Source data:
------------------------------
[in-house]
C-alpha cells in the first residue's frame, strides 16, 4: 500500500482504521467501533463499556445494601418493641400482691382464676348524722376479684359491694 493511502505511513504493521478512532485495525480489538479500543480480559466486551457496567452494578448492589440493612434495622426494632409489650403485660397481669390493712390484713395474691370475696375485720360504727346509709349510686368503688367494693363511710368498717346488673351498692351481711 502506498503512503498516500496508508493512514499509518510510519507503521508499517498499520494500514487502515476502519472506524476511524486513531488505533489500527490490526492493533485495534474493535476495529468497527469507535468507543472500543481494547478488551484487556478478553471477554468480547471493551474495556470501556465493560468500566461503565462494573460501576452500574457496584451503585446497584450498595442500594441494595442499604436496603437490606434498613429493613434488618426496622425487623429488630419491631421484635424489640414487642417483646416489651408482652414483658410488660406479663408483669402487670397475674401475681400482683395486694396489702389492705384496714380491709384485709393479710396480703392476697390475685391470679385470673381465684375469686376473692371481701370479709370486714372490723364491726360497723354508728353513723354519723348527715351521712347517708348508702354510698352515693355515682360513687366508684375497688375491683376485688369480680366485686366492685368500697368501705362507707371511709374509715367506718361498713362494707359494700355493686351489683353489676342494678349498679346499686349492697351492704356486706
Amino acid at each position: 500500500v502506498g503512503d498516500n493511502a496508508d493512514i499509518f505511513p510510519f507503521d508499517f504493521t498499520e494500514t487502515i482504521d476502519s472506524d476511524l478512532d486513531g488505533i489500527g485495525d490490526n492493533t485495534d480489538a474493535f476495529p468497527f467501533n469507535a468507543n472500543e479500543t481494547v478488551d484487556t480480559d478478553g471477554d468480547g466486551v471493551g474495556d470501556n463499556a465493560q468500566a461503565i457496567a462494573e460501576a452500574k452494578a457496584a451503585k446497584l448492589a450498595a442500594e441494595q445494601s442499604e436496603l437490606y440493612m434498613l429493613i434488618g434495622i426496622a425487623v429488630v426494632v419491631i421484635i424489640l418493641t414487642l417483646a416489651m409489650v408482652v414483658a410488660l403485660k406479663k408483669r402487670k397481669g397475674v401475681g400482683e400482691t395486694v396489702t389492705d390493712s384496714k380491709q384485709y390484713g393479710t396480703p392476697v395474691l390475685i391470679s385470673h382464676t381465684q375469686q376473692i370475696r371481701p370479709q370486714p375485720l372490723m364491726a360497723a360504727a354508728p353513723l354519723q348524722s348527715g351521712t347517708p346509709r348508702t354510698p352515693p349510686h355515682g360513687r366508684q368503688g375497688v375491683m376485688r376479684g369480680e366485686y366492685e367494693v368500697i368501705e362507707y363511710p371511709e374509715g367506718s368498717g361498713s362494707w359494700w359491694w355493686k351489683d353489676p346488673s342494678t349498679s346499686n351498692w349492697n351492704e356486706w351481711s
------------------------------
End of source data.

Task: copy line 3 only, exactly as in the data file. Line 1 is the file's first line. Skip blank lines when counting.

Amino acid at each position: 500500500v502506498g503512503d498516500n493511502a496508508d493512514i499509518f505511513p510510519f507503521d508499517f504493521t498499520e494500514t487502515i482504521d476502519s472506524d476511524l478512532d486513531g488505533i489500527g485495525d490490526n492493533t485495534d480489538a474493535f476495529p468497527f467501533n469507535a468507543n472500543e479500543t481494547v478488551d484487556t480480559d478478553g471477554d468480547g466486551v471493551g474495556d470501556n463499556a465493560q468500566a461503565i457496567a462494573e460501576a452500574k452494578a457496584a451503585k446497584l448492589a450498595a442500594e441494595q445494601s442499604e436496603l437490606y440493612m434498613l429493613i434488618g434495622i426496622a425487623v429488630v426494632v419491631i421484635i424489640l418493641t414487642l417483646a416489651m409489650v408482652v414483658a410488660l403485660k406479663k408483669r402487670k397481669g397475674v401475681g400482683e400482691t395486694v396489702t389492705d390493712s384496714k380491709q384485709y390484713g393479710t396480703p392476697v395474691l390475685i391470679s385470673h382464676t381465684q375469686q376473692i370475696r371481701p370479709q370486714p375485720l372490723m364491726a360497723a360504727a354508728p353513723l354519723q348524722s348527715g351521712t347517708p346509709r348508702t354510698p352515693p349510686h355515682g360513687r366508684q368503688g375497688v375491683m376485688r376479684g369480680e366485686y366492685e367494693v368500697i368501705e362507707y363511710p371511709e374509715g367506718s368498717g361498713s362494707w359494700w359491694w355493686k351489683d353489676p346488673s342494678t349498679s346499686n351498692w349492697n351492704e356486706w351481711s